Some years ago, the City of Calgary conducted a multi-million dollar effort to engage citizen’s in the development of a new transportation strategy. The Go Plan used consultations, focus groups, workshops and polls to engage citizens and gather feedback.
Shortly before the release of the final report, someone thought it might be a good idea to conduct a more scientific survey of Calgarian’s. It was an afterthought, a last minute effort to ensure i’s were dotted and t’s crossed. A professor of transportation planning at the University of Calgary was quickly contracted to conduct the survey.
The results completely contradicted what was already in the soon-to-be released Go Plan report, setting up a potential public relations disaster. Disaster was adverted by simultaneously releasing and dismissing the scientific effort as a small, insignificant part of the larger consultative process. Thus, the unbiased picture of what Calgarian’s wanted in a transportation system was ignored, while millions were wasted meeting the needs of specialized interests.
Gathering citizen feedback to improve public services has all but disappeared. Now, survey research is conducted for the public relations purpose of ensuring a positive result. This is the Billy Beane, Moneyball strategy of; “If you get the answer you’re looking for, hang-up”. People are suspicious of these surveys, but are unsure as to how things are manipulated. Well, here’s how.
Cherry pick the sample. This ensures those participating will give you the answer you’re looking for. You have to be subtle about it though. Surveying only cycling enthusiasts on bike lanes is too obvious. Instead, hold public engagement sessions on topics appealing to cycling enthusiasts like; ‘Bike lanes, should we have them?’ The meeting will be overwhelmed with those answering ‘Yes!’. This enables sponsors to claim the session was open to both positive and negative feedback while knowing only those in favour will show up.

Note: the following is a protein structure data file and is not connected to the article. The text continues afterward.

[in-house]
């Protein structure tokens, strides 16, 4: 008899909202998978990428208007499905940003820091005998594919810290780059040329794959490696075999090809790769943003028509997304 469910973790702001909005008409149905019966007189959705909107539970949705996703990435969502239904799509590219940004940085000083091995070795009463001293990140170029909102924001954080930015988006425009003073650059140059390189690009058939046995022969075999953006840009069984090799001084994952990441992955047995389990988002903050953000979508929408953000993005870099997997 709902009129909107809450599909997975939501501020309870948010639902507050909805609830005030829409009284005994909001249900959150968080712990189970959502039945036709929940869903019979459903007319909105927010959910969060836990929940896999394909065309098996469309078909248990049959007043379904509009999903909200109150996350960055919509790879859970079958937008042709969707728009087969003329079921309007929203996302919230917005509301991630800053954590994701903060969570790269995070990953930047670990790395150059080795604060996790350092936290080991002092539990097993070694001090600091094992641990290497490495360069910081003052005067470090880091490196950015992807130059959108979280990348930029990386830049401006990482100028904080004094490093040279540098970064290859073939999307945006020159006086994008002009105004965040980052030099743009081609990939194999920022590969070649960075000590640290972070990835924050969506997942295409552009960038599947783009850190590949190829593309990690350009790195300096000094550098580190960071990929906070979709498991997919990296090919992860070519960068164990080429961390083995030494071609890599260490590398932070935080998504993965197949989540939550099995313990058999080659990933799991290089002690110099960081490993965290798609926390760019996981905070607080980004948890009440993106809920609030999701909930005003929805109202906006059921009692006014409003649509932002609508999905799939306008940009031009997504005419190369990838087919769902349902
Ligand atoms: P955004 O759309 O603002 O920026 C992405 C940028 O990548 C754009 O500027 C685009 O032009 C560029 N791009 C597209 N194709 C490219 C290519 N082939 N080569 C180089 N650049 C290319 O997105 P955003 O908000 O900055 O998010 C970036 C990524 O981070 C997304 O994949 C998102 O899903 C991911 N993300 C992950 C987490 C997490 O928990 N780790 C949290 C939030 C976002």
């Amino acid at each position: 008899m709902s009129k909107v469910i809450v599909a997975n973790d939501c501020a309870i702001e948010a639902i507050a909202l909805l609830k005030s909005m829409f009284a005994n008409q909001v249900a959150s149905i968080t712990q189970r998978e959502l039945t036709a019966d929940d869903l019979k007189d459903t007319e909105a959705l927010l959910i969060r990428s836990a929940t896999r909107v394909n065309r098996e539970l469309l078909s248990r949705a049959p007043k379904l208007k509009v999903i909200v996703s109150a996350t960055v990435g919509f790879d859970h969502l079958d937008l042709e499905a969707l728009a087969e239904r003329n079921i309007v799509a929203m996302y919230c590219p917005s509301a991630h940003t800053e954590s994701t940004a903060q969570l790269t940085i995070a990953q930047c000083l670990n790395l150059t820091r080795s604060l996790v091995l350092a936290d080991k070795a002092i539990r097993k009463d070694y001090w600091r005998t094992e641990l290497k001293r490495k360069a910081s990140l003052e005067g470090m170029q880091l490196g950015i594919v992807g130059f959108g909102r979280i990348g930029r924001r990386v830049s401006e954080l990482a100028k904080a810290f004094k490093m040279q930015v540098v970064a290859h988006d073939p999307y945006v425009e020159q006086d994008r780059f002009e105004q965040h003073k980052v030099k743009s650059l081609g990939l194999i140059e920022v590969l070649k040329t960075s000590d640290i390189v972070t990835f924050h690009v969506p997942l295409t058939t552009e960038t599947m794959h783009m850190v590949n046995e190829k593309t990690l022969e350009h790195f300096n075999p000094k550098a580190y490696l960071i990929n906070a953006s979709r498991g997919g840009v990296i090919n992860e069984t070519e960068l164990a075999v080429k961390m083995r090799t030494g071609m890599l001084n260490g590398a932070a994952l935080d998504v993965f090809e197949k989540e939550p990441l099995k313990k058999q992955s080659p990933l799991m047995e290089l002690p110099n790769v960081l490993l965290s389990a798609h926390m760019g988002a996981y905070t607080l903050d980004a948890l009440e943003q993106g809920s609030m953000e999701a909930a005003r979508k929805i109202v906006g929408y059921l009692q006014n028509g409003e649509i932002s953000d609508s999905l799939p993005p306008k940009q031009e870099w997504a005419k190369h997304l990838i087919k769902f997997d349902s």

An example is the engagement process concerning Calgary’s new central library. The process assumes that Calgarian’s want a new library, that libraries have an important role to play, and so on, ensuring that responses will be heavily biased in favour of current library users and supporters. Administrators will get the answers they’re looking for and will follow up with claims they listened using an ‘extensive’ public consultation process. (Consultations are usually described as extensive but rarely as unbiased.) Unfortunately, this public relations approach to engagement ensures that the people the library needs to hear from, to grow and remain relevant, are largely excluded.
Design the questions carefully. Again, you can’t be too obvious about this. Subtly implying something for nothing will generate positive responses. “Are you in favour of more police on the streets?” “Sure, who isn’t?’ ‘Would you like a new central library?”‘You bet.” Missing is any hint of cost.
Vague, general questions also elicit more positive responses than specific questions. “How do you feel about the quality of city services?” will yield more positive results than; “Considering your last interaction with the city, how would rate the level of service you received?”
Plus, vague questions enable what Darrell Huff, in How to Lie With Statistics, calls “the semi-attached figure”. This is measuring one thing and drawing conclusions about another. For example, food quality at Alberta extended care facilities, particularly in rural areas, has recently come under fire. Criticism has been deflected by noting that customer satisfaction in facilities is high. Perhaps, but what about customer satisfaction with the food and in rural areas?
This is the best trick of all and a trade secret. If you want to guarantee positive results on your survey, use a small, five point scale, and report the top two box scores – -where a score of four or five is recorded as “positive” or “satisfied”. Where’s the trick?
It’s in the phenomena called positive response bias. People tend to answer to the positive, even when their attitudes are neutral or slightly negative, answering four when three better describes it. A tally of “satisfied” respondents, therefore, includes people ‘neutral’ or “slightly dissatisfied” ensuring an inflated positive result.
Check this out for yourself. Download a citizen satisfaction report and see if it doesn’t rely on a top two box score summary on a five point scale. By the way, the smaller the scale, the stronger the bias. Citizen satisfaction skyrockets with four point scales.
So there you have it. You’re satisfied with public services and now you know why – the survey says so and it was designed to say so from the start.
By Robert Gerst, Columnist, Troy Media